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Parapsychology in General
Record Type: Review   ID: 1231

The Hidden Power

Inglis, Brian

 In Part 1, Inglis presents a history of the evidence for psi and asks "Why, given that there has been so much evidence for psi in all ages, . . . has it not been accepted that there is a powerful case on its behalf, which ought not to be dismissed out of hand?" (p. 7). Next, he discusses and refutes the four most sensible counterhypotheses put forth by the skeptics. In a chapter on "The Significance of Psi Effects," he examines the question of How, when "the evidence against psi is so inadequate . . . can the pretense be maintained that the evidence for psi does not fulfill science's requirements?" (p. 143). In Part 3, he presents the case against scientism, or the creed scientists have adopted to legitimatize how they operate. He shows how unscientific scientism really is, and he closes with a chapter in which he points out how useful to science the study of psi could be.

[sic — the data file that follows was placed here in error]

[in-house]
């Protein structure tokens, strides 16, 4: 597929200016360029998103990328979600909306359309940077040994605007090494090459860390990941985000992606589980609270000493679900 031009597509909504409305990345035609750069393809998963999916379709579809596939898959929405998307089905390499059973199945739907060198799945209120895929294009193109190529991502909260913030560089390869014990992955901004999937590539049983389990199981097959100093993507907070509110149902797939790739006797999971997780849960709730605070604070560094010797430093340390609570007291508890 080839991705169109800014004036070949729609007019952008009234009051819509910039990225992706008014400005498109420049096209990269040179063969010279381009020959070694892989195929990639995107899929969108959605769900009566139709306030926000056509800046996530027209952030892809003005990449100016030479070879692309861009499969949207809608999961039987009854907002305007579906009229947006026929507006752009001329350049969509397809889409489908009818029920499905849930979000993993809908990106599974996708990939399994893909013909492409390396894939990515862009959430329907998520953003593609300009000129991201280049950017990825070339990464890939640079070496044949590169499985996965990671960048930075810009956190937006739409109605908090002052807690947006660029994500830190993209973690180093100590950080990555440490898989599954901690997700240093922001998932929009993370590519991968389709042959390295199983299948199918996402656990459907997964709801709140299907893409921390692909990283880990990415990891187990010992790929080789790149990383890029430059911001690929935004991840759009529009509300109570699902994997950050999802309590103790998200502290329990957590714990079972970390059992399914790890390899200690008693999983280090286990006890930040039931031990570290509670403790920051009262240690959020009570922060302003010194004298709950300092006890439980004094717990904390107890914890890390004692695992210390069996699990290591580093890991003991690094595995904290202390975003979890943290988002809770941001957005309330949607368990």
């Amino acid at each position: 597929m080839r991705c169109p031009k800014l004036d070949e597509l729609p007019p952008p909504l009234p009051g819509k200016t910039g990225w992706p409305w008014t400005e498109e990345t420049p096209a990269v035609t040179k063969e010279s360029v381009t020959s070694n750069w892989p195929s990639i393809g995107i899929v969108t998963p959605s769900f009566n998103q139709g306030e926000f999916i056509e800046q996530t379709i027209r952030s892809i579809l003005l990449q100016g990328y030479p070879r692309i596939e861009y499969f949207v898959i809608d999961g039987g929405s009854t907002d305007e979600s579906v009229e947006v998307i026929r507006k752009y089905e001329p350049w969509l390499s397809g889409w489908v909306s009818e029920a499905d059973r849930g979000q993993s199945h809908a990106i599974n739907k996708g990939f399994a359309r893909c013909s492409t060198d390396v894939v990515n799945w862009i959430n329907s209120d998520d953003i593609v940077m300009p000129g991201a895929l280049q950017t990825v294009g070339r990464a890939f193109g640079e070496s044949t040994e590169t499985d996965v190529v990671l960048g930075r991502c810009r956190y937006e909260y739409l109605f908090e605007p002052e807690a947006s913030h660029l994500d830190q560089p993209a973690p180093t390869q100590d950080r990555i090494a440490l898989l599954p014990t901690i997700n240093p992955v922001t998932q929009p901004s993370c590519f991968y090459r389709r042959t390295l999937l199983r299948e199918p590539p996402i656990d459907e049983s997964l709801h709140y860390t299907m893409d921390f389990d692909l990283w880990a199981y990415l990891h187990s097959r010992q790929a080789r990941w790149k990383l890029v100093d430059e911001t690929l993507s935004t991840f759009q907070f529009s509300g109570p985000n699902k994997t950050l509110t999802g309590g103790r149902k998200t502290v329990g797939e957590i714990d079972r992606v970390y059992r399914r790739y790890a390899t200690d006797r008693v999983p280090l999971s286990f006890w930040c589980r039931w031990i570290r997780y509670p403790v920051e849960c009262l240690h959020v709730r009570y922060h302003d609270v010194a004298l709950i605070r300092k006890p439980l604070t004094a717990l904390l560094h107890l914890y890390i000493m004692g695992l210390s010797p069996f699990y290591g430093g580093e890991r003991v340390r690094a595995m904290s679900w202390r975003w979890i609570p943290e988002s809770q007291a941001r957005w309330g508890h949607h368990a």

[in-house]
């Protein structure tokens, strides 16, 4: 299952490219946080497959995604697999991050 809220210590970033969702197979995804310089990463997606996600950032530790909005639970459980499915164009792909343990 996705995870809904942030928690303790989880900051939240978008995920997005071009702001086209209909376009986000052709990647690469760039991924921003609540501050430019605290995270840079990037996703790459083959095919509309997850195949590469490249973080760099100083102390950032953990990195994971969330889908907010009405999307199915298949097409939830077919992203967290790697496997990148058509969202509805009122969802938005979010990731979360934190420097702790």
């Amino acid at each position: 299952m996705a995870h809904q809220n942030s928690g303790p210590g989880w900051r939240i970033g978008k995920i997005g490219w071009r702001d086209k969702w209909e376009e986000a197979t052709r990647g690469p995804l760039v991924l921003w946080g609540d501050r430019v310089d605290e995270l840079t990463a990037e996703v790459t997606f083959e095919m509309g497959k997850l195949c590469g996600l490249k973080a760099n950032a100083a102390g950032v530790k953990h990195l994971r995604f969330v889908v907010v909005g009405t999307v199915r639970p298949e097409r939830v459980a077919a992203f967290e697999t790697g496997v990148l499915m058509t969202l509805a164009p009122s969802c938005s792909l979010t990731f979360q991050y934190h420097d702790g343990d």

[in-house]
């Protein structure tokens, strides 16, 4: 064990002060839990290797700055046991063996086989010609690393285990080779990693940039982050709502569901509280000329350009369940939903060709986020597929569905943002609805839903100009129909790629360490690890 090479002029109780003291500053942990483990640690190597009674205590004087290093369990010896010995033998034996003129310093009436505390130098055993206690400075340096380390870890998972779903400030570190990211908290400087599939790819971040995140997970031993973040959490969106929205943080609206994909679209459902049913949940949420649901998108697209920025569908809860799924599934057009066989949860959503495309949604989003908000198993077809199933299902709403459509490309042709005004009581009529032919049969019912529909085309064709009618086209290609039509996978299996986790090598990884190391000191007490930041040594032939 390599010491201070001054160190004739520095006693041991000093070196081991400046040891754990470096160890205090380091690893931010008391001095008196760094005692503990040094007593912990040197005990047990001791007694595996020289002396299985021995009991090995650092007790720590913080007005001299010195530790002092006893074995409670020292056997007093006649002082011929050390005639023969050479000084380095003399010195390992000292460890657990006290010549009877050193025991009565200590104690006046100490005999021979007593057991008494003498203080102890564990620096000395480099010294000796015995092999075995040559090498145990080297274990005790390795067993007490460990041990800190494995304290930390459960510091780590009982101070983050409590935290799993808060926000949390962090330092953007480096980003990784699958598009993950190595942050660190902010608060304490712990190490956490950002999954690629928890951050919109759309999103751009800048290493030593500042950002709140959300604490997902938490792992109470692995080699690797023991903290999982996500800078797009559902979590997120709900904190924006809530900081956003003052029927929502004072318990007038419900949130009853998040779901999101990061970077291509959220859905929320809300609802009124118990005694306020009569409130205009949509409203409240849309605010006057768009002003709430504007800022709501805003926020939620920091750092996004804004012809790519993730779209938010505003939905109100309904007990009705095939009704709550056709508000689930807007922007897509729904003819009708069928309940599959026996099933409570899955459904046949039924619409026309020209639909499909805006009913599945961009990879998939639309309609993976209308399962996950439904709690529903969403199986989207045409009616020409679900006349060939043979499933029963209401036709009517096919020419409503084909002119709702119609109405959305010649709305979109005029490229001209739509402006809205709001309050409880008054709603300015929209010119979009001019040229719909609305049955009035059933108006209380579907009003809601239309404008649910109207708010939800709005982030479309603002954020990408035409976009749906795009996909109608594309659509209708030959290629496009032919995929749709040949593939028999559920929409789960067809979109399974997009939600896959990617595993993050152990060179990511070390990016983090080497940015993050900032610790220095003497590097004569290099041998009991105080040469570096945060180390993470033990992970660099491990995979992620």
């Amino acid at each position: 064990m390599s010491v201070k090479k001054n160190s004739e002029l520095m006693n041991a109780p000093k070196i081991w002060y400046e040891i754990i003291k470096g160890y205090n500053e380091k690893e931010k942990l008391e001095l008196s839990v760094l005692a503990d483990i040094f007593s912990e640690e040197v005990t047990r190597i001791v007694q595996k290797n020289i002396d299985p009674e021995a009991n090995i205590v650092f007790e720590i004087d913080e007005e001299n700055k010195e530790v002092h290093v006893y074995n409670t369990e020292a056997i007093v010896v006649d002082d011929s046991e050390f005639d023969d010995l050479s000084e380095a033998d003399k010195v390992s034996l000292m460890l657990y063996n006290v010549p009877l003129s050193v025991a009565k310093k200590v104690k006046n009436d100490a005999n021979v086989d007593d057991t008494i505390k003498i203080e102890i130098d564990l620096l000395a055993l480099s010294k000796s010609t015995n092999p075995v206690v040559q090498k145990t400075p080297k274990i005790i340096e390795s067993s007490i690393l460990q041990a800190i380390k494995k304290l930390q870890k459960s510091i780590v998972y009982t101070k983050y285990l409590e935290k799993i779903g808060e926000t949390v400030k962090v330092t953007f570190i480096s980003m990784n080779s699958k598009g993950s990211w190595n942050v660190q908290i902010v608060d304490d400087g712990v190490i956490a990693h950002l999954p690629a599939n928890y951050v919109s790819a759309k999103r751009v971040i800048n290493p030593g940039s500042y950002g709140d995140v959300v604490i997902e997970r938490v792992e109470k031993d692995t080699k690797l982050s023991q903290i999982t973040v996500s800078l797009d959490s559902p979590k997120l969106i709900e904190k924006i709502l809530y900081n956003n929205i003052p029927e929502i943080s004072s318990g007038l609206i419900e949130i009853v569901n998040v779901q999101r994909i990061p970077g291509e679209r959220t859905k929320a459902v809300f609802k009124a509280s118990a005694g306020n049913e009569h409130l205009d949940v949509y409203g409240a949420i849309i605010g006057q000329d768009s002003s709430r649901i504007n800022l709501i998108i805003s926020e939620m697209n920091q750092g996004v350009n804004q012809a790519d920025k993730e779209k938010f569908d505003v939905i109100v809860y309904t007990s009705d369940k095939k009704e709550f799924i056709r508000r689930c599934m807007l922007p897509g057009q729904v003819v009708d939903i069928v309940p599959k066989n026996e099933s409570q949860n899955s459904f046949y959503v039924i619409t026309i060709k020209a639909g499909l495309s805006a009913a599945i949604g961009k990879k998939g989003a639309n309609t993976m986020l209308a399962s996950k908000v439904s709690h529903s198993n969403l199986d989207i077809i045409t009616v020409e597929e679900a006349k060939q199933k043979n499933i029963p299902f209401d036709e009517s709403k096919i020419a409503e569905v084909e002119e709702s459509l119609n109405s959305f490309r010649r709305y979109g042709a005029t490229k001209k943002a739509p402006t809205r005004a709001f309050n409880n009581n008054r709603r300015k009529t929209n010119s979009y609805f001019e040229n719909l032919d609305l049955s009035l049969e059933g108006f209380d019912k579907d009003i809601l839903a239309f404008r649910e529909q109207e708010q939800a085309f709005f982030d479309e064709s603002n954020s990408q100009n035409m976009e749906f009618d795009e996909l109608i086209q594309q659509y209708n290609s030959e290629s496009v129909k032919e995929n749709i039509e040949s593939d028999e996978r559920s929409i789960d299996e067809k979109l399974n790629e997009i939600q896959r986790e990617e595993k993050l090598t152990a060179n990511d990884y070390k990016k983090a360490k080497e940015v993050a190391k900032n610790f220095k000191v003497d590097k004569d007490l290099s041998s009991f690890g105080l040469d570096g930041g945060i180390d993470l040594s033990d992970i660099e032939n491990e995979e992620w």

Publisher Information:London, England: Jonathan Cape, 1986. 312p. Bibliography: 292-301; Chapter notes; 23 figures; 22 illustrations; Index: 302-312
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